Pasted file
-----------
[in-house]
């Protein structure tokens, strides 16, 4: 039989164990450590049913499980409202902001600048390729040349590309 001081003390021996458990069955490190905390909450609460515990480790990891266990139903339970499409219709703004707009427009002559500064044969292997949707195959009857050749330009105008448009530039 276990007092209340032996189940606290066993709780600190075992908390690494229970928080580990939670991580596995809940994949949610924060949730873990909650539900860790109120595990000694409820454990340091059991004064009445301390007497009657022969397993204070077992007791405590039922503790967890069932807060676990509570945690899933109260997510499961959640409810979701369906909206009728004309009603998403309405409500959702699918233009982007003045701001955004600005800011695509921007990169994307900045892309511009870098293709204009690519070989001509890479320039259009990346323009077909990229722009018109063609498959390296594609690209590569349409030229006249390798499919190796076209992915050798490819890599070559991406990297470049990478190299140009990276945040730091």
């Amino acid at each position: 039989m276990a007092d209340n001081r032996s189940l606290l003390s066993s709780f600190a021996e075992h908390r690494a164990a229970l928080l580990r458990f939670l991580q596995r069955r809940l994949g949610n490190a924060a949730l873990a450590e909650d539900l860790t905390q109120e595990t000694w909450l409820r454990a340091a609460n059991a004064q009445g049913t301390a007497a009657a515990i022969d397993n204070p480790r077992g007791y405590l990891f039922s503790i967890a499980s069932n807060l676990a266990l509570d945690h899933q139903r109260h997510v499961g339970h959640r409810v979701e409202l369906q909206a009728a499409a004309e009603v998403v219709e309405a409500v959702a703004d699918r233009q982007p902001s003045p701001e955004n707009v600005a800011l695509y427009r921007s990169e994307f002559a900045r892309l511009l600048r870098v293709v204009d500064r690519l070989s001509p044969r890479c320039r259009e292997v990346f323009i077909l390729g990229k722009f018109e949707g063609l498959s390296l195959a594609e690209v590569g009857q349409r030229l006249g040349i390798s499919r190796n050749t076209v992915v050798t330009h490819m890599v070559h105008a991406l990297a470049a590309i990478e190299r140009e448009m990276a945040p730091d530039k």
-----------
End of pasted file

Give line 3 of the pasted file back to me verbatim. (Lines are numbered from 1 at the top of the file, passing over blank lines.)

């Amino acid at each position: 039989m276990a007092d209340n001081r032996s189940l606290l003390s066993s709780f600190a021996e075992h908390r690494a164990a229970l928080l580990r458990f939670l991580q596995r069955r809940l994949g949610n490190a924060a949730l873990a450590e909650d539900l860790t905390q109120e595990t000694w909450l409820r454990a340091a609460n059991a004064q009445g049913t301390a007497a009657a515990i022969d397993n204070p480790r077992g007791y405590l990891f039922s503790i967890a499980s069932n807060l676990a266990l509570d945690h899933q139903r109260h997510v499961g339970h959640r409810v979701e409202l369906q909206a009728a499409a004309e009603v998403v219709e309405a409500v959702a703004d699918r233009q982007p902001s003045p701001e955004n707009v600005a800011l695509y427009r921007s990169e994307f002559a900045r892309l511009l600048r870098v293709v204009d500064r690519l070989s001509p044969r890479c320039r259009e292997v990346f323009i077909l390729g990229k722009f018109e949707g063609l498959s390296l195959a594609e690209v590569g009857q349409r030229l006249g040349i390798s499919r190796n050749t076209v992915v050798t330009h490819m890599v070559h105008a991406l990297a470049a590309i990478e190299r140009e448009m990276a945040p730091d530039k």